According to Harwell, the cap won’t just save money. It’ll prod some of the newer members of the chamber to become more involved in the legislative process. she said.

Capping the number of bills will also elevate the reputation of the House by putting forth the message that “when we introduce a piece of legislation in Tennessee, it means something,” Harwell declared.

However, not all in her caucus are eager believers just yet.

Rep. Vance Dennis spoke out strongly against the proposal in the morning caucus meeting. “It’s my firm conviction that this is the wrong way for our state to go,” said the Savannah attorney.

Not having a limit on the pieces of legislation state lawmakers can introduce “makes Tennessee unique,” said Dennis.

“Everyone can affect change,” he said.

While Dennis was the only House GOP caucus member who stood up and voiced outright opposition to Harwell’s plan during the caucus meeting, he’s not alone among Republicans with concerns.

Lascassas Rep. Joe Carr believes one troubling outcome is that high-profile lawmakers who make it a point to carry a lot of bills for a diverse range of citizens and activist groups will be unfairly hamstrung.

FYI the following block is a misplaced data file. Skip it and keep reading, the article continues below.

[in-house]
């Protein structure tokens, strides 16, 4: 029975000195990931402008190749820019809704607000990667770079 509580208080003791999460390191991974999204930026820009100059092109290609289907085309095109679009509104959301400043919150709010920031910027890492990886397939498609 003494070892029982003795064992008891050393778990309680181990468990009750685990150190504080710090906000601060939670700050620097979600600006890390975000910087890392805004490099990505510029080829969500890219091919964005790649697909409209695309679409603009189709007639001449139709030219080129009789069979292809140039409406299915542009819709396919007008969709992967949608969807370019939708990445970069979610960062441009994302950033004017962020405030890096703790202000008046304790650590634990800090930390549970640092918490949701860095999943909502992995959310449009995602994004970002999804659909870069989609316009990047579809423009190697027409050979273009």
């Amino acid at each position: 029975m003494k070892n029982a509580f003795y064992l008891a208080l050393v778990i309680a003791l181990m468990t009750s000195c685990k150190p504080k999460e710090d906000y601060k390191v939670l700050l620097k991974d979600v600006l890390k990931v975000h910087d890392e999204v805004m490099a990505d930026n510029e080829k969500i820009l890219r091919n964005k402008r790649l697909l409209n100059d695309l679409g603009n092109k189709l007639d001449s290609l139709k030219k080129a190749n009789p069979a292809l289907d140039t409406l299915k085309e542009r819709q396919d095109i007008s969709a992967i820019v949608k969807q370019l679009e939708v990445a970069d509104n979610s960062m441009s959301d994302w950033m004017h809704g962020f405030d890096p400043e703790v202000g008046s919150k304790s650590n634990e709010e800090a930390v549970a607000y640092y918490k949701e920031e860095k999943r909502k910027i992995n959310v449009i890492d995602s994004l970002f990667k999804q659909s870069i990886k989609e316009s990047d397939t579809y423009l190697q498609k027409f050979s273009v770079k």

“About 20 or 30 percent of the legislators carry most of the legislation,” Carr told TNReport.

Carr worries that limiting bills has the potential to spark “a bidding war for bills, potentially, on the part of lobbyists.” He said there are already lobbyists asking lawmakers to keep slots open for their bills.

“You can potentially get into ethical situations,” Carr said.

Despite the some skepticism from within the party, and a request for more bills for use by all caucuses from the Democrats, the bill still passed the committee with only Democratic Caucus Chair Mike Turner casting the only no vote against the change before walking out of the meeting.

Turner asked for additional bills to be filed as strictly caucus bills. Harwell and Majority Leader Gerald McCormick of Chattanooga both noted that the increase of bills per member on the table gives the Democrats between 140-150 more bills.

Turner said not giving the caucuses additional bills “totally blocked (Democrats) out.”

“I commend the speaker on putting this forward, but we need a few bills that the minority party can put forth there,” he said.

Alex Harris contributed reporting to this story.